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A reporter interrupted the broadcast with a hot flash from Washington.

Does hot flash/hot flahses mean news? I searched dictionaries, but all the definitions are related to medical condition.

  • Where did you find this line? – Eddie Kal May 5 '19 at 17:52
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I disagree with Jason - I don't think it's a mistake.

Jason mentions the phrase news flash for a report on an important piece of news, but the word flash by itself also has this same meaning (Collins, definition 19). If the text were just a flash from Washington, the meaning would be clear.

Then, the adjective hot, in the context of news, means news that is particularly fresh and worthy of attention. (Collins, definition 6; definitions 5 and 7 are closely related). So your quoted text just combines those to emphasize that the news report is extremely recent and important.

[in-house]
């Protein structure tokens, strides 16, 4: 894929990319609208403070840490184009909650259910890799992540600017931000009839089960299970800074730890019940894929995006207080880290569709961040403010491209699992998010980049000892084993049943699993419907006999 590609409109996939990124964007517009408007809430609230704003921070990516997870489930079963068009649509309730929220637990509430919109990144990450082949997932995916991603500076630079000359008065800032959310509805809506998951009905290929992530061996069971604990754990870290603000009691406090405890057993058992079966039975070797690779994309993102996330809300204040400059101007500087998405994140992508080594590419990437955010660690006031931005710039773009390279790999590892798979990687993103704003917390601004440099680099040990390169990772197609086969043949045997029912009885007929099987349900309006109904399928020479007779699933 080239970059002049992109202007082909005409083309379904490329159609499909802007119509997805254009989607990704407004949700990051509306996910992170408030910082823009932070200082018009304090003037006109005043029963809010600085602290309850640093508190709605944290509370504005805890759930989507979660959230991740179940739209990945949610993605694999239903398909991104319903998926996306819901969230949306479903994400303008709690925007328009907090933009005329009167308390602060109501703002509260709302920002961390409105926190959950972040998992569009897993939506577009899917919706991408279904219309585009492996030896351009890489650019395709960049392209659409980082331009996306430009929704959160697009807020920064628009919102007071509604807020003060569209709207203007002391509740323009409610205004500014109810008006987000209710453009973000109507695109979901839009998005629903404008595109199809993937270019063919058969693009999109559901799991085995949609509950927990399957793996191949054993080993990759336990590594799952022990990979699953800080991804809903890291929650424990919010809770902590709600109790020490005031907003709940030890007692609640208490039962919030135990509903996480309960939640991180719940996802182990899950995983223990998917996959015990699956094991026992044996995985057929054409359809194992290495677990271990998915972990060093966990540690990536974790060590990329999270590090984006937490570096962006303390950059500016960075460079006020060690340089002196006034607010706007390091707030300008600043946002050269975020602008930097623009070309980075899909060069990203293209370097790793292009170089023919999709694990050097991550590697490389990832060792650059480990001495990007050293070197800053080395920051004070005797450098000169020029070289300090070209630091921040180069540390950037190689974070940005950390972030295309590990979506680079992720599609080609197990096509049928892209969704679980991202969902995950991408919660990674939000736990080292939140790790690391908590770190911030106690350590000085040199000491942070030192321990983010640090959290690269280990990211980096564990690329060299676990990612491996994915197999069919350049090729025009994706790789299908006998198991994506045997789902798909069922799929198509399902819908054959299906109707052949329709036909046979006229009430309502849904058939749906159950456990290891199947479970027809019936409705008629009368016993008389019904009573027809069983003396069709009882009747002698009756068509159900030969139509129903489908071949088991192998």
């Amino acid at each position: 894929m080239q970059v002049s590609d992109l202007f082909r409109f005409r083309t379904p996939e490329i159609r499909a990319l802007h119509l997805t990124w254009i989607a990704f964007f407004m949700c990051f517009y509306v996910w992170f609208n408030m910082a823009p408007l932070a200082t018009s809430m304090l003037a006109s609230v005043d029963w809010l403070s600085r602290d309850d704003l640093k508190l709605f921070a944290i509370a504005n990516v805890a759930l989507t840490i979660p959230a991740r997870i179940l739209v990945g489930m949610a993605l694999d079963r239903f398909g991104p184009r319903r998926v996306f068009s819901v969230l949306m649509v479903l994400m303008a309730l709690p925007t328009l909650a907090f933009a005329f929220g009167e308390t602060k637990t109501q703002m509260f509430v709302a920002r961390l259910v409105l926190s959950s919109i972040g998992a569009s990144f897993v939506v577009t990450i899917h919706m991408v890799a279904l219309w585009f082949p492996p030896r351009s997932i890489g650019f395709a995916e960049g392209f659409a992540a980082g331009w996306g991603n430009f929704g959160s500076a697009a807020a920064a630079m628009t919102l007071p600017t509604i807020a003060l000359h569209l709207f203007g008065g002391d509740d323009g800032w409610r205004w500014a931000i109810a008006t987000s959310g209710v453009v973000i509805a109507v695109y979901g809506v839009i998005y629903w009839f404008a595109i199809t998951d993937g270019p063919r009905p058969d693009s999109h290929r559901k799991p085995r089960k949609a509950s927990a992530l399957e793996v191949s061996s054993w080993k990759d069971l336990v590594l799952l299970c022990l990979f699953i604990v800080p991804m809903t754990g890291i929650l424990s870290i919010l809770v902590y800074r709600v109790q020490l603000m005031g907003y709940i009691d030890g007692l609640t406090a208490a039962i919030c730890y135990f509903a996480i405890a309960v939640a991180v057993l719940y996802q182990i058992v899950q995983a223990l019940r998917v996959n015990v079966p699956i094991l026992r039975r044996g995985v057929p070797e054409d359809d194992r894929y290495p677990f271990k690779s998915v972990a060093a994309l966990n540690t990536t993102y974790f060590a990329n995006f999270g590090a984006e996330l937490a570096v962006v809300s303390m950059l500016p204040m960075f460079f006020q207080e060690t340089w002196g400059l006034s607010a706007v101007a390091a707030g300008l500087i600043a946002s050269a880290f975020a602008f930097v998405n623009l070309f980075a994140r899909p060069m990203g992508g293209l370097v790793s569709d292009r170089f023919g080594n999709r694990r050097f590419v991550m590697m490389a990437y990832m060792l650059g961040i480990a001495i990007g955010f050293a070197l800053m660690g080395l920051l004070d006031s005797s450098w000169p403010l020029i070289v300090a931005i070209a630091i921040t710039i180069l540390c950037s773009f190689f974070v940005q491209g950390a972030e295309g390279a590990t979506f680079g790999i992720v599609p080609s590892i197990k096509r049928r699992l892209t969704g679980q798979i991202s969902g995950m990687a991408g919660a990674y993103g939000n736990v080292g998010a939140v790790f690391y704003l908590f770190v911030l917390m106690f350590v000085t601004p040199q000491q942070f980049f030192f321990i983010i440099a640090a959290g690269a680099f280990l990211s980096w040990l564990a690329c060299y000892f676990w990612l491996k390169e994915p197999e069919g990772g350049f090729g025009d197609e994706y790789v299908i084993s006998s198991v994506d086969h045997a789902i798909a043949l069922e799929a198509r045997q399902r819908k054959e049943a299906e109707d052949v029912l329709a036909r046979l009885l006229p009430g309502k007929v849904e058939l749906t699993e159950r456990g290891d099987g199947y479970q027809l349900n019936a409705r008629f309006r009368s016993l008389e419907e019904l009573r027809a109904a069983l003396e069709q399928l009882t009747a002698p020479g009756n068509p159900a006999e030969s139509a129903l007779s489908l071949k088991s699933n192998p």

It's true that the phrase hot flash can also refer to a medical condition associated with menopause, but that is just a coincidence; it's not the meaning that's intended here. (Unless it's an intentional joke.) However, because of this double meaning, it's probably not a good idea to use this particular phrase for an important piece of news.

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No. (If you are quoting something, a mistake was made.)

A hot flash is a medical condition most commonly experienced by women:

[Merriam-Webster]
: a sudden brief flushing and sensation of heat caused by dilation of skin capillaries usually associated with menopausal endocrine imbalance
— called also hot flush

// The most common side effects include hot flashes, joint and muscle pain, and bone thinning, the ACS says.
// — Korin Miller, SELF, "What Are My Options for Ovarian Cancer Treatment?," 13 Dec. 2018


The word for a news bulletin is a news flash:

[Merriam-Webster]
: a report on an important piece of news that is given in the middle of another television or radio show —often used ironically when one is saying something that is not new or surprising
// News flash! Your brother's late again!

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